Men Don't Order Veggie Or Vegan Meals To Avoid Ridicule, Says New Research

Men Don’t Order Veggie Or Vegan Meals To Avoid Ridicule, Says New Research


(updated 1st October 2020)

2 Minutes Read

Some men eat meat to avoid social stigma (Photo: Musiena ©twenty20) - Media Credit:
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Men don’t order vegetarian or vegan meals when dining out because of the fear of social stigma, according to new research.

2016 data from The Vegan Society shows that vegan women outnumber their male counterparts (by 63 percent to 37 percent) and this new data could give some indication why.

The 12-month study from the University of Southampton – called Man Food – shows that even men who dislike meat or should avoid it for health reasons, will order it to avoid ridicule.

‘Social isolation’

The research found that men experience ‘social isolation’ among their peers when they admit to reducing or cutting out meat – whatever the reason.

“We found that even men who don’t like meat, men who find it upsets their digestion, or have been asked by the doctor to eat less meat, still find it hard to choose the vegetarian option in public around other men,” said Emma Roe – Associate Professor in Human Geography at the University of Southampton and Lead Researcher.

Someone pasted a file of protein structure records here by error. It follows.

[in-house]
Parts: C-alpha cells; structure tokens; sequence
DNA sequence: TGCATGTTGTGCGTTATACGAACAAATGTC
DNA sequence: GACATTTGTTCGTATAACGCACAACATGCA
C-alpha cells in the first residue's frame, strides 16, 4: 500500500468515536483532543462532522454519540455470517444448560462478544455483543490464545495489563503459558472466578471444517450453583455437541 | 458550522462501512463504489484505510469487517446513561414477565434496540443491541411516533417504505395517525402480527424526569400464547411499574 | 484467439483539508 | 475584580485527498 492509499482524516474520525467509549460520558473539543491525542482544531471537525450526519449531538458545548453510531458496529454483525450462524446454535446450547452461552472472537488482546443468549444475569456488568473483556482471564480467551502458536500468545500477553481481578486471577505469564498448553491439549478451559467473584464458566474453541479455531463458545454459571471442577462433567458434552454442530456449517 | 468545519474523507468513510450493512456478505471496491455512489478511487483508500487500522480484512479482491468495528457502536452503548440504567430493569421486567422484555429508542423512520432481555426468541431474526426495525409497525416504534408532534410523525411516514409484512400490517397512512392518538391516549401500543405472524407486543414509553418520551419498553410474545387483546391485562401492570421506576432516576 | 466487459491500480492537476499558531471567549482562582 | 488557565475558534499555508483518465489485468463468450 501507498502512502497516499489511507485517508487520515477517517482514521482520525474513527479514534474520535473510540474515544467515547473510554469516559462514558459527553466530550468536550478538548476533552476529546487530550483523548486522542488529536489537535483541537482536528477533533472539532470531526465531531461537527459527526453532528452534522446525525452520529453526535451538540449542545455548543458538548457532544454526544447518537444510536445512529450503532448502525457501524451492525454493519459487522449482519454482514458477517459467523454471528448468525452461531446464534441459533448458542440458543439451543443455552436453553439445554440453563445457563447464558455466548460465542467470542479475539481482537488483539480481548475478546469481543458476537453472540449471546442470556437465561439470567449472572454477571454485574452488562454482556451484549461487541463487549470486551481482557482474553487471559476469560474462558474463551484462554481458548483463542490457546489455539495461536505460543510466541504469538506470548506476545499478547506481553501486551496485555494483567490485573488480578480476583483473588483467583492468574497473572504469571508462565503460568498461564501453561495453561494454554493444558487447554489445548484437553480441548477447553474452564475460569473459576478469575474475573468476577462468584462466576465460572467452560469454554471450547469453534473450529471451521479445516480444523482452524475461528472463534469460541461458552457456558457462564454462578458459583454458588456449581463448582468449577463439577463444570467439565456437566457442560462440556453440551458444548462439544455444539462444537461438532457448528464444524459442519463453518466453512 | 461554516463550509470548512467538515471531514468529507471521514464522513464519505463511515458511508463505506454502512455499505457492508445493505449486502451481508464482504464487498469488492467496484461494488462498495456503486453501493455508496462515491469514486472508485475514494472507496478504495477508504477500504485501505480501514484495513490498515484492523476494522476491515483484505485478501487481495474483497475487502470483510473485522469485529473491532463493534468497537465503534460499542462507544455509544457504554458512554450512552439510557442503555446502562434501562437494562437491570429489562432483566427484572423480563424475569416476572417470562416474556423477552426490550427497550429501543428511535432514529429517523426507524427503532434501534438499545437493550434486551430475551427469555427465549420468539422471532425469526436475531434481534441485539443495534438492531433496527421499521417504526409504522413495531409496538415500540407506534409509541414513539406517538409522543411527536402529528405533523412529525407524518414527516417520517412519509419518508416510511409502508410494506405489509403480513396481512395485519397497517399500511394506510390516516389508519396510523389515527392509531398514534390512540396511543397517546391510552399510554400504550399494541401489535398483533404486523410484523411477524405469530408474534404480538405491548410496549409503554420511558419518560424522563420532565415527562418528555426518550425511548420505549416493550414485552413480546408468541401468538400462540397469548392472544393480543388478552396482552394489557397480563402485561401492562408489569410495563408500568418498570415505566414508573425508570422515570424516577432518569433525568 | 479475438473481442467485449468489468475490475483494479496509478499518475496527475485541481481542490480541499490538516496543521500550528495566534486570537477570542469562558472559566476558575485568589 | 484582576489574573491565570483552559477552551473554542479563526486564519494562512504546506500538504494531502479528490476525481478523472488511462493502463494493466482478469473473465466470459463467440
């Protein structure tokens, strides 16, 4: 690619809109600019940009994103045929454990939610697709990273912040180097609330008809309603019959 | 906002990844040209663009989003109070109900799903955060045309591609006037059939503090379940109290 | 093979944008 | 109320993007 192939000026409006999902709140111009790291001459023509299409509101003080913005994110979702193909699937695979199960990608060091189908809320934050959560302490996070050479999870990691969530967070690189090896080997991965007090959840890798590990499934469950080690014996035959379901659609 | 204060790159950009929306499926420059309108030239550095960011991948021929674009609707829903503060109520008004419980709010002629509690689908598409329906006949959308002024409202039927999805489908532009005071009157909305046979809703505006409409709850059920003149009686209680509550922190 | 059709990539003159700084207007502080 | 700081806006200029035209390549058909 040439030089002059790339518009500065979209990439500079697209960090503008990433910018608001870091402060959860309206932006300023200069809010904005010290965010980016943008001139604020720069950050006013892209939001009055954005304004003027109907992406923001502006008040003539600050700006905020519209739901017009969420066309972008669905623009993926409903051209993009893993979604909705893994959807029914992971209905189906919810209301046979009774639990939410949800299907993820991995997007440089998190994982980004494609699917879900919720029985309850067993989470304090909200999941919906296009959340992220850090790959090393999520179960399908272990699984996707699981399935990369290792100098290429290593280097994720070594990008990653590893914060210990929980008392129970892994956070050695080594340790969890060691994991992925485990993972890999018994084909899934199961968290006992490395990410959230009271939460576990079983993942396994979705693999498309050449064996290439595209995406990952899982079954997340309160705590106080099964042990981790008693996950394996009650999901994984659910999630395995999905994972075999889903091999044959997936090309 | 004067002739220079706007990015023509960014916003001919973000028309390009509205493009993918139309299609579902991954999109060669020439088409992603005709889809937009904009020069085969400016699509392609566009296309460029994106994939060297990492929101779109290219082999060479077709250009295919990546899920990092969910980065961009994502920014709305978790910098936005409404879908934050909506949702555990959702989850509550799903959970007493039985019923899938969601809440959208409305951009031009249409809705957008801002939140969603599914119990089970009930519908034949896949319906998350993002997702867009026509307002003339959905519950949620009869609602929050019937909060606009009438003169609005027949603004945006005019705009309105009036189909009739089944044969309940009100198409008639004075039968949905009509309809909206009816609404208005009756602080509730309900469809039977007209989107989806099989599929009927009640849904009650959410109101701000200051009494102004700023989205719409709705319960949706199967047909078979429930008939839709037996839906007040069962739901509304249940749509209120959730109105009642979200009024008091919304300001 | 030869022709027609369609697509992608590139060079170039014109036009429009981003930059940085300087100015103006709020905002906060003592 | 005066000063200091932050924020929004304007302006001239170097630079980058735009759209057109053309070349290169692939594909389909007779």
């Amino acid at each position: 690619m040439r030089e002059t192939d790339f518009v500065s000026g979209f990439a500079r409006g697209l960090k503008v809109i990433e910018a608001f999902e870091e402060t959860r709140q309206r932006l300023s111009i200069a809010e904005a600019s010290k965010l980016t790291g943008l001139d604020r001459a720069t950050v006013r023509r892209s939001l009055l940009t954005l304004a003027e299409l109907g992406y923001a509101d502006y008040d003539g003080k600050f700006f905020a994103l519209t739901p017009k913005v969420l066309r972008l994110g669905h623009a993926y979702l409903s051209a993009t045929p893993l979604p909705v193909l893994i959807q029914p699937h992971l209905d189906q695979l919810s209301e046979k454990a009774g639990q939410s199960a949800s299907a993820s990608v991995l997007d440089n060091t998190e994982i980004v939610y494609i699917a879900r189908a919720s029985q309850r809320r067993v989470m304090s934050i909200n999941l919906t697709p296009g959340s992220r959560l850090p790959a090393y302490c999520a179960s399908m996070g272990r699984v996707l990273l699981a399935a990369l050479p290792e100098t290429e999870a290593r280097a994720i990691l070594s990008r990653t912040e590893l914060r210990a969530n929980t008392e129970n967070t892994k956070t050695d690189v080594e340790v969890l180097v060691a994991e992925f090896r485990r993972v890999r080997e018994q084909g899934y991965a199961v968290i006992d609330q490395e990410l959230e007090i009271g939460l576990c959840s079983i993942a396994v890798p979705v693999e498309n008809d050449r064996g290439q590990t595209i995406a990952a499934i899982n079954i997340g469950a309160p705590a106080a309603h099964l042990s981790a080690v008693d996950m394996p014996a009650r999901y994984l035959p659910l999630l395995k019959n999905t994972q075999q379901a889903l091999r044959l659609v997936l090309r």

This is even the case for men who want to reduce their meat intake in a bid to help the planet, according to Roe. “We held a discussion group with eight men who identified as ‘green men’’ and found that even these men still want to eat meat, particularly around their male friends,” she added.

Change is happening

But change is possible, she said – as vegan and vegetarian food becomes more ‘normalized’, men will feel they can eat it without stigma.

She said: “What we have discovered is that many men are interested in eating less meat, they just need social permission to do so – and as more and men make vegan choices, that permission is becoming more readily available.”

In fact, Roe says more than 25 percent of men are actively reducing their meat intake – which ties in with a recent survey showing that 28 percent of Brits identify as flexitarians.

She added: “Some men told us that they experienced social isolation amongst groups of men after reducing their consumption of animal protein, and we found they valued socializing together as men and eating vegetarian and vegan food as a way of ‘normalizing’ their choice.”

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